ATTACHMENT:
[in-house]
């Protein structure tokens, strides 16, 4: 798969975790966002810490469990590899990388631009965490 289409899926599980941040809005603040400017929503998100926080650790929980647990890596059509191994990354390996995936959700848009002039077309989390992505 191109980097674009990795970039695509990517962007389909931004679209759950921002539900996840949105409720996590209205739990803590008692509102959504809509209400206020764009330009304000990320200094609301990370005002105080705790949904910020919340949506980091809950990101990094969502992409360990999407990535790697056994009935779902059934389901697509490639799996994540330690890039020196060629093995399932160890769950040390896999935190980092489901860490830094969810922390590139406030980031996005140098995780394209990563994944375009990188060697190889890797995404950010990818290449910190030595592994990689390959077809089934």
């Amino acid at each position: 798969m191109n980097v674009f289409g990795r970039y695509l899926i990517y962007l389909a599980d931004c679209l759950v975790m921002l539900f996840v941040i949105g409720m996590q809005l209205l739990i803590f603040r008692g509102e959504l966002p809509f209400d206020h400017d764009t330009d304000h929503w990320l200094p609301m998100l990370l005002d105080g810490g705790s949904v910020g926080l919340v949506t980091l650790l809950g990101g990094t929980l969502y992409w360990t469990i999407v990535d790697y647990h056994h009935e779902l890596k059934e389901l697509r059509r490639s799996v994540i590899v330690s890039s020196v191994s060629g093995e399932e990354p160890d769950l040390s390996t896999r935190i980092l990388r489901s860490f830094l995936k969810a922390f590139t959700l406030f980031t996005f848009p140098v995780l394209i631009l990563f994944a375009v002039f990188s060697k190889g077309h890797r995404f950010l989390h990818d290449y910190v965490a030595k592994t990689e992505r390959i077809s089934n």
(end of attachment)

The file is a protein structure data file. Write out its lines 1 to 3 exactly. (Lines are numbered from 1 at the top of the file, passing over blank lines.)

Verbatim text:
[in-house]
């Protein structure tokens, strides 16, 4: 798969975790966002810490469990590899990388631009965490 289409899926599980941040809005603040400017929503998100926080650790929980647990890596059509191994990354390996995936959700848009002039077309989390992505 191109980097674009990795970039695509990517962007389909931004679209759950921002539900996840949105409720996590209205739990803590008692509102959504809509209400206020764009330009304000990320200094609301990370005002105080705790949904910020919340949506980091809950990101990094969502992409360990999407990535790697056994009935779902059934389901697509490639799996994540330690890039020196060629093995399932160890769950040390896999935190980092489901860490830094969810922390590139406030980031996005140098995780394209990563994944375009990188060697190889890797995404950010990818290449910190030595592994990689390959077809089934």
């Amino acid at each position: 798969m191109n980097v674009f289409g990795r970039y695509l899926i990517y962007l389909a599980d931004c679209l759950v975790m921002l539900f996840v941040i949105g409720m996590q809005l209205l739990i803590f603040r008692g509102e959504l966002p809509f209400d206020h400017d764009t330009d304000h929503w990320l200094p609301m998100l990370l005002d105080g810490g705790s949904v910020g926080l919340v949506t980091l650790l809950g990101g990094t929980l969502y992409w360990t469990i999407v990535d790697y647990h056994h009935e779902l890596k059934e389901l697509r059509r490639s799996v994540i590899v330690s890039s020196v191994s060629g093995e399932e990354p160890d769950l040390s390996t896999r935190i980092l990388r489901s860490f830094l995936k969810a922390f590139t959700l406030f980031t996005f848009p140098v995780l394209i631009l990563f994944a375009v002039f990188s060697k190889g077309h890797r995404f950010l989390h990818d290449y910190v965490a030595k592994t990689e992505r390959i077809s089934n």